Essay on Social Class , Karl Marx

1520 Words Jun 3rd, 2013 7 Pages
In this essay I will discuss Marx’s conception of social class with the reference to the bases for class struggle, social class and class consciousness and try to find if this conception can provide the framework to understand the South African society.
Social Class
According to Marx’s view, “There are two main social clusters: a subject class and a ruling class” (Haralambos and Holborn: 37), a ruling class is the bourgeoisie and a subject class is the proletariat. The bourgeoisie has more power, the proletariat has less power and there is conflict interest between them. The reason of the conflict interest it is, because the bourgeoisie have opposing interest to the proletariat.
“The main class in South Africa is
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They now know that the wages that they were paid was little and their living conditions were not very well. The mine workers took action collectively and the other results were not good, because some people passed-away.
The second scandal is the farm workers strike that also took place here in South Africa and it happened after the Marikana scandal. The farm workers put down their tools and decided to march to the headquarters of the farm owner. “Administrative and legitimate systems are structured to fit the capitalist interest” (Moore: 77), the police were in favour of the bourgeoisies and most of the proletariats were just supported by the organisation of the working union.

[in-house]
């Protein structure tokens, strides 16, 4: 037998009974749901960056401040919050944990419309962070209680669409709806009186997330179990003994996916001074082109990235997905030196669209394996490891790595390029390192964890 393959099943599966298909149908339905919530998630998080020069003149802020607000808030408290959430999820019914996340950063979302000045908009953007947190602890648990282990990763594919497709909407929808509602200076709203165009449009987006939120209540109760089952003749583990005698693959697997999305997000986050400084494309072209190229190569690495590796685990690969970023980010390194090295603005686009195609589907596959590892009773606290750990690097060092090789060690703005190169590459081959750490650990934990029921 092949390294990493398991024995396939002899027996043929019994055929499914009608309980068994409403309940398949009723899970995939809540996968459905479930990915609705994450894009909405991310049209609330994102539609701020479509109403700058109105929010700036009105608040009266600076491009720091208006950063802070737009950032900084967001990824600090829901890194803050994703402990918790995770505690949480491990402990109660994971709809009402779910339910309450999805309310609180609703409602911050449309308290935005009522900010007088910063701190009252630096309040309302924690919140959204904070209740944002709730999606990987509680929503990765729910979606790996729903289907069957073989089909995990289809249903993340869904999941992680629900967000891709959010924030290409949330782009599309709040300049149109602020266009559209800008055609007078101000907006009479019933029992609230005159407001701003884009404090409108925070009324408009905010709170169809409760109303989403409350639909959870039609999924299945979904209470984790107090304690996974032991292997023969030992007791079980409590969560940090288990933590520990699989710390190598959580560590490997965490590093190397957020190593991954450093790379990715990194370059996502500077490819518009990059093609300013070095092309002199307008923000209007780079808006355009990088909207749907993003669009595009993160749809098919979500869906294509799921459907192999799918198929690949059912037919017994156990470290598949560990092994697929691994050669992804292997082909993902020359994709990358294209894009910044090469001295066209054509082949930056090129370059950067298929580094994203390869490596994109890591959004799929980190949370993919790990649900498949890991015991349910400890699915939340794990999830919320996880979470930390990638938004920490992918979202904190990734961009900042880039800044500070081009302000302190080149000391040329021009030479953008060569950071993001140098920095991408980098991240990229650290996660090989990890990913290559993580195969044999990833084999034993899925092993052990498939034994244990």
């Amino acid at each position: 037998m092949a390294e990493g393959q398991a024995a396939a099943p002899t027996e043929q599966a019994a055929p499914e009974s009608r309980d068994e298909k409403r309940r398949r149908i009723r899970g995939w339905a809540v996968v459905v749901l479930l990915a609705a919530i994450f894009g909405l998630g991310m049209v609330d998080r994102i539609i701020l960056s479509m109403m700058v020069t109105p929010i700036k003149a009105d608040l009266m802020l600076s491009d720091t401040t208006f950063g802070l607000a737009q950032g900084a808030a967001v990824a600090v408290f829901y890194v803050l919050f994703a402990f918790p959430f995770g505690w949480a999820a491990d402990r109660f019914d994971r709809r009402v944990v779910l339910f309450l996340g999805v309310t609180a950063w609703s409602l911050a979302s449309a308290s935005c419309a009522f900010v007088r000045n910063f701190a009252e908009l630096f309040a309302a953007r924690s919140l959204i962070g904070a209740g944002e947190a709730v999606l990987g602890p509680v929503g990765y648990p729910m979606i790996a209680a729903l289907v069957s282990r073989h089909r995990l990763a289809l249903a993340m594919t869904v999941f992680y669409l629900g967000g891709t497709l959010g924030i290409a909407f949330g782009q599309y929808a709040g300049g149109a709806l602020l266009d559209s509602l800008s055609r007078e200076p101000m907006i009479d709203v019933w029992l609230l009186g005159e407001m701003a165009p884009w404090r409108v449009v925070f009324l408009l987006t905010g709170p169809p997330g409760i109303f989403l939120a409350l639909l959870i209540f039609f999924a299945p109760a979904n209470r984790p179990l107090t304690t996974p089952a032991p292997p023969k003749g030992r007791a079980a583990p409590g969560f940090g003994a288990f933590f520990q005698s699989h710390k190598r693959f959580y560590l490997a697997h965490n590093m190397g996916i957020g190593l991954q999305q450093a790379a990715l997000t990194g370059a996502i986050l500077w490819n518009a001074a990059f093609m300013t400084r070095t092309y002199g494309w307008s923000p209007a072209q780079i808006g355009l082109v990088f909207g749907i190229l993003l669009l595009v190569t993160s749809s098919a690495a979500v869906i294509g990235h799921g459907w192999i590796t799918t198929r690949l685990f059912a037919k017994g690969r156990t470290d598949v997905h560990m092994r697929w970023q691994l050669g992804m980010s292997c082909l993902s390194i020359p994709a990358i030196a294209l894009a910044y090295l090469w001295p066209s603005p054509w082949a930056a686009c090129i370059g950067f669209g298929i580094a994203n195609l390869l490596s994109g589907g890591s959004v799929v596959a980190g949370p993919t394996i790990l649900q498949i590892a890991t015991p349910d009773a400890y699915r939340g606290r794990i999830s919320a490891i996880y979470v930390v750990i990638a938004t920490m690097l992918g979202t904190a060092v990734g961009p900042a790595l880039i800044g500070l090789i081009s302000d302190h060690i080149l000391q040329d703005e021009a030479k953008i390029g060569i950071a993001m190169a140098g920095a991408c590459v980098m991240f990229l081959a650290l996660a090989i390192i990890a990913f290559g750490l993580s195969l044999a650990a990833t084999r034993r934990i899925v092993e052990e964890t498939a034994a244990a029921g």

Class Struggle
According to (Haralambos and Holborn: 39), they quoted that Marx stated that, “The history of all societies up to the, present is the history of the class struggle”, Marx is trying to show or tell us that the way things are in the societies are caused by how things were in history. The capitalist class is the minority and the working class are the majority in the class struggle, and this shows that if a small group has power, it can control and oppress the large group.
“The working class and the working peasants are the one that are primarily affected by the class struggle”, (Moore: 80). The working class and the capitalist have opposite interest and thee capitalist make more

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